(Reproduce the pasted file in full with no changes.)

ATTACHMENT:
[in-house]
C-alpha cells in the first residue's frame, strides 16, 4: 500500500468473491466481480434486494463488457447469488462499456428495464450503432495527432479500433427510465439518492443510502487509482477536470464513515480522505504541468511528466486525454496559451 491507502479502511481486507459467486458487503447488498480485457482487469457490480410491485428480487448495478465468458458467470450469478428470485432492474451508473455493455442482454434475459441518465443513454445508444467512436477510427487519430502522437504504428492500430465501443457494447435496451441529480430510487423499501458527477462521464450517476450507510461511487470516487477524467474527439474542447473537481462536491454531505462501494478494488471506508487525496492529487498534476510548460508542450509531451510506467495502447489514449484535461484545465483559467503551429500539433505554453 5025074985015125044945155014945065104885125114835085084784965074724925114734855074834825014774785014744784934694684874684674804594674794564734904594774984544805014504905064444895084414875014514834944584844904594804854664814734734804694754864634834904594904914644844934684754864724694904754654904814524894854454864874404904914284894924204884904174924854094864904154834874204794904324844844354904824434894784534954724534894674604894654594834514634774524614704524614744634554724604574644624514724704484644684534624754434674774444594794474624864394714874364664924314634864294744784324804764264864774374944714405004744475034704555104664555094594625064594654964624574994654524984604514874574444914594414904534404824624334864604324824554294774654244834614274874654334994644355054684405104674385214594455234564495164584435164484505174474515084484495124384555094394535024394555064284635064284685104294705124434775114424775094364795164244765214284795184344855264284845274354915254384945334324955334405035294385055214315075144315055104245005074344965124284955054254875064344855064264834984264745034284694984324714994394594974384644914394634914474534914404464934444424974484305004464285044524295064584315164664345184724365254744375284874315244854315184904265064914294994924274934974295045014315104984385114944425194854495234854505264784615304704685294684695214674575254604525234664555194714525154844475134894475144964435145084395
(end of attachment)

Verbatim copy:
[in-house]
C-alpha cells in the first residue's frame, strides 16, 4: 500500500468473491466481480434486494463488457447469488462499456428495464450503432495527432479500433427510465439518492443510502487509482477536470464513515480522505504541468511528466486525454496559451 491507502479502511481486507459467486458487503447488498480485457482487469457490480410491485428480487448495478465468458458467470450469478428470485432492474451508473455493455442482454434475459441518465443513454445508444467512436477510427487519430502522437504504428492500430465501443457494447435496451441529480430510487423499501458527477462521464450517476450507510461511487470516487477524467474527439474542447473537481462536491454531505462501494478494488471506508487525496492529487498534476510548460508542450509531451510506467495502447489514449484535461484545465483559467503551429500539433505554453 5025074985015125044945155014945065104885125114835085084784965074724925114734855074834825014774785014744784934694684874684674804594674794564734904594774984544805014504905064444895084414875014514834944584844904594804854664814734734804694754864634834904594904914644844934684754864724694904754654904814524894854454864874404904914284894924204884904174924854094864904154834874204794904324844844354904824434894784534954724534894674604894654594834514634774524614704524614744634554724604574644624514724704484644684534624754434674774444594794474624864394714874364664924314634864294744784324804764264864774374944714405004744475034704555104664555094594625064594654964624574994654524984604514874574444914594414904534404824624334864604324824554294774654244834614274874654334994644355054684405104674385214594455234564495164584435164484505174474515084484495124384555094394535024394555064284635064284685104294705124434775114424775094364795164244765214284795184344855264284845274354915254384945334324955334405035294385055214315075144315055104245005074344965124284955054254875064344855064264834984264745034284694984324714994394594974384644914394634914474534914404464934444424974484305004464285044524295064584315164664345184724365254744375284874315244854315184904265064914294994924274934974295045014315104984385114944425194854495234854505264784615304704685294684695214674575254604525234664555194714525154844475134894475144964435145084395